I fully anticipate and even expect that a skilled artisan may develop the details of my invention's implementation with considerable variation regarding motor selection, drive circuitry hookup, electrical and mechanical hardware details, and even operational preferences. Such alternate schemes result from mere engineering skill coupled with the plethora of parts and components which might be utilized to construct contemporary apparatus according to the underlying method and system teachings of my invention.
Any hindsight attempt by another to circumvent the essence of my invention in producing pseudofrequency operation of the induction motor shall be prudently viewed with caution and suspicion. I realize that other physical embodiments involving different electrical hookups utilizing contemporary components may be preferable in view of the ever-improving field of electrical engineering. Merely exhibiting a difference in implementation detail from that which I depict is anticipated as a mere engineering choice which might be practiced by others. However, any such studied variation made as a exception from the shown physical embodiment's explicit details is well known, being understood as an exercised common practice by persons knowledgeable in the underlying art. My description of several practical embodiments is provided primarily as a conduit for understanding of the methodology of the invention and as such specific details of each exampled embodiment shall be construed as representative and therefore may find considerable variation in a practiced implementation. All such practical variations involving differing details of design implementation, irrespective of their extent, shall be found as obvious and unexceptional hindsight variations and to be irrefutably within the scope of my invention as I have herewithin comprehensively taught and claimed.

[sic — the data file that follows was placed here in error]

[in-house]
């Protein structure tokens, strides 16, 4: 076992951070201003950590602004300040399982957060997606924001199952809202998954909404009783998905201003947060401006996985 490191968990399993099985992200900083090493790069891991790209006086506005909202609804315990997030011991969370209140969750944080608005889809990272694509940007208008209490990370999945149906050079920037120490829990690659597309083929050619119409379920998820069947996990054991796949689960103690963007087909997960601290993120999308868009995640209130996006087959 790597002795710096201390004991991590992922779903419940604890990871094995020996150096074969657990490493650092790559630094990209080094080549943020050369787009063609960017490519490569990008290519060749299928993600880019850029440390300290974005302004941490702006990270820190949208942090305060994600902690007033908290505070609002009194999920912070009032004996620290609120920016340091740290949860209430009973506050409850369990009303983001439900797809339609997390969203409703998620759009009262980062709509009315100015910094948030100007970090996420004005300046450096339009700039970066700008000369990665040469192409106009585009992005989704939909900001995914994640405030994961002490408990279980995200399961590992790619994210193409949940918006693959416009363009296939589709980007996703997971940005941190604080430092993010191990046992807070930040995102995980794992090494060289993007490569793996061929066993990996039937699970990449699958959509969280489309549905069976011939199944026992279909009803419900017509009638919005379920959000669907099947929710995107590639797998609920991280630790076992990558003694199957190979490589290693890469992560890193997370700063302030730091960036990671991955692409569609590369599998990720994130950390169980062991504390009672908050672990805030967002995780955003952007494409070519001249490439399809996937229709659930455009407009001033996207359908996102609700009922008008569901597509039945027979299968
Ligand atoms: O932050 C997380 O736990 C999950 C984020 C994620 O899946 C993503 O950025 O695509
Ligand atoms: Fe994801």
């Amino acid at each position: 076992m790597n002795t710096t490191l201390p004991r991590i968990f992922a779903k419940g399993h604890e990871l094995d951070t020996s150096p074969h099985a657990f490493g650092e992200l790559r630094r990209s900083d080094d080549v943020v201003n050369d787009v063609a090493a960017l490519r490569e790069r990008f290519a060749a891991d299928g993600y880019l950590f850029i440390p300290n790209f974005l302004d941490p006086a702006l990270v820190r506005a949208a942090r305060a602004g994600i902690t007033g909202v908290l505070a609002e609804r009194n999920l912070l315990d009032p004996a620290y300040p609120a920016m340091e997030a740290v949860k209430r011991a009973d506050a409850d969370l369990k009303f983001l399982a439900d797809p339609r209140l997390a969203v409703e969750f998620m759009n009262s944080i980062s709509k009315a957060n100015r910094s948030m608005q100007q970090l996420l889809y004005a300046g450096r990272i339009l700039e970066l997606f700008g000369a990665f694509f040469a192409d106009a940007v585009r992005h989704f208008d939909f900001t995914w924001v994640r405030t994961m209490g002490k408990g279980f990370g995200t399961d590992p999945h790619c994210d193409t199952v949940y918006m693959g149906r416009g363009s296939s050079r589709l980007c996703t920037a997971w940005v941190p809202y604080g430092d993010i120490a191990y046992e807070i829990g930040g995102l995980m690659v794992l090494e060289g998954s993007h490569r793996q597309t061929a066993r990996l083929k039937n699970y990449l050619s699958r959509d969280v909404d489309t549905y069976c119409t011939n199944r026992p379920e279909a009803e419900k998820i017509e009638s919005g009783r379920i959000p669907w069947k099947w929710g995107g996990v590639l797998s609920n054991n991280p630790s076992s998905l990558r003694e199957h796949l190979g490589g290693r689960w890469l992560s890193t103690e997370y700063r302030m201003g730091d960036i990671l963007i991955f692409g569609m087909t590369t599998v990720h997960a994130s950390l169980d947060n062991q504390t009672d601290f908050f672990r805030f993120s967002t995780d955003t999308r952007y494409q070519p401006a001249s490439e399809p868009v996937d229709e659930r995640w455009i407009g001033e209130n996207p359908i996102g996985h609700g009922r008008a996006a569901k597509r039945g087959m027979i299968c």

My invention includes numerous objectives a partial listing of which provides that:
A fundamental objective of my invention is to enable parasynchronous shaft speed operation of an induction motor obtained from a source of ordinary AC electric power.